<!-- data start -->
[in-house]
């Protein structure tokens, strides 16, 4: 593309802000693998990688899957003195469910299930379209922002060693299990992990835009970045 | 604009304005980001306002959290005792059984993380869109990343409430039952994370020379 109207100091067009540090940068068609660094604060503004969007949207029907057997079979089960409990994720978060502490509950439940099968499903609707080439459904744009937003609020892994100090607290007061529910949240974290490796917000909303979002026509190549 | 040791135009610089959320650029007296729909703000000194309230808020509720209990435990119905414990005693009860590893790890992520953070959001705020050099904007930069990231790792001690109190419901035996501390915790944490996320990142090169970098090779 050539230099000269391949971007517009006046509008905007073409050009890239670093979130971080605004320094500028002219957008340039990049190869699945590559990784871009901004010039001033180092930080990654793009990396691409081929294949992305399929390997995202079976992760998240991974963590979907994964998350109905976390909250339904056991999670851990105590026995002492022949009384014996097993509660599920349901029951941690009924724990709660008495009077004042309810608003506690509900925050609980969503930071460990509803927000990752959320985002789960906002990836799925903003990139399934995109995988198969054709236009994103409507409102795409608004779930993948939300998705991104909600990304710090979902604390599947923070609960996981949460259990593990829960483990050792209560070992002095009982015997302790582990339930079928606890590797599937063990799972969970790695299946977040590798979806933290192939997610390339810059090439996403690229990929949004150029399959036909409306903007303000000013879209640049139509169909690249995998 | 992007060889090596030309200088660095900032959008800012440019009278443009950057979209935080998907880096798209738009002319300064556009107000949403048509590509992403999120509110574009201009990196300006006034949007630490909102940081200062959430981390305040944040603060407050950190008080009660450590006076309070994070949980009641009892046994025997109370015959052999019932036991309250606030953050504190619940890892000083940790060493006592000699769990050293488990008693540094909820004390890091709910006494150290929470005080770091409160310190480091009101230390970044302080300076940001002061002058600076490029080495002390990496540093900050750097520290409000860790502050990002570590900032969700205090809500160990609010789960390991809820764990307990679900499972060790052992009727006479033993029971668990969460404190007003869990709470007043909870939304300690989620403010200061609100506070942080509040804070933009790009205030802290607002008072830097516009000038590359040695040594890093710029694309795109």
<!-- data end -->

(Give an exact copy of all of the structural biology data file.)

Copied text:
[in-house]
């Protein structure tokens, strides 16, 4: 593309802000693998990688899957003195469910299930379209922002060693299990992990835009970045 | 604009304005980001306002959290005792059984993380869109990343409430039952994370020379 109207100091067009540090940068068609660094604060503004969007949207029907057997079979089960409990994720978060502490509950439940099968499903609707080439459904744009937003609020892994100090607290007061529910949240974290490796917000909303979002026509190549 | 040791135009610089959320650029007296729909703000000194309230808020509720209990435990119905414990005693009860590893790890992520953070959001705020050099904007930069990231790792001690109190419901035996501390915790944490996320990142090169970098090779 050539230099000269391949971007517009006046509008905007073409050009890239670093979130971080605004320094500028002219957008340039990049190869699945590559990784871009901004010039001033180092930080990654793009990396691409081929294949992305399929390997995202079976992760998240991974963590979907994964998350109905976390909250339904056991999670851990105590026995002492022949009384014996097993509660599920349901029951941690009924724990709660008495009077004042309810608003506690509900925050609980969503930071460990509803927000990752959320985002789960906002990836799925903003990139399934995109995988198969054709236009994103409507409102795409608004779930993948939300998705991104909600990304710090979902604390599947923070609960996981949460259990593990829960483990050792209560070992002095009982015997302790582990339930079928606890590797599937063990799972969970790695299946977040590798979806933290192939997610390339810059090439996403690229990929949004150029399959036909409306903007303000000013879209640049139509169909690249995998 | 992007060889090596030309200088660095900032959008800012440019009278443009950057979209935080998907880096798209738009002319300064556009107000949403048509590509992403999120509110574009201009990196300006006034949007630490909102940081200062959430981390305040944040603060407050950190008080009660450590006076309070994070949980009641009892046994025997109370015959052999019932036991309250606030953050504190619940890892000083940790060493006592000699769990050293488990008693540094909820004390890091709910006494150290929470005080770091409160310190480091009101230390970044302080300076940001002061002058600076490029080495002390990496540093900050750097520290409000860790502050990002570590900032969700205090809500160990609010789960390991809820764990307990679900499972060790052992009727006479033993029971668990969460404190007003869990709470007043909870939304300690989620403010200061609100506070942080509040804070933009790009205030802290607002008072830097516009000038590359040695040594890093710029694309795109």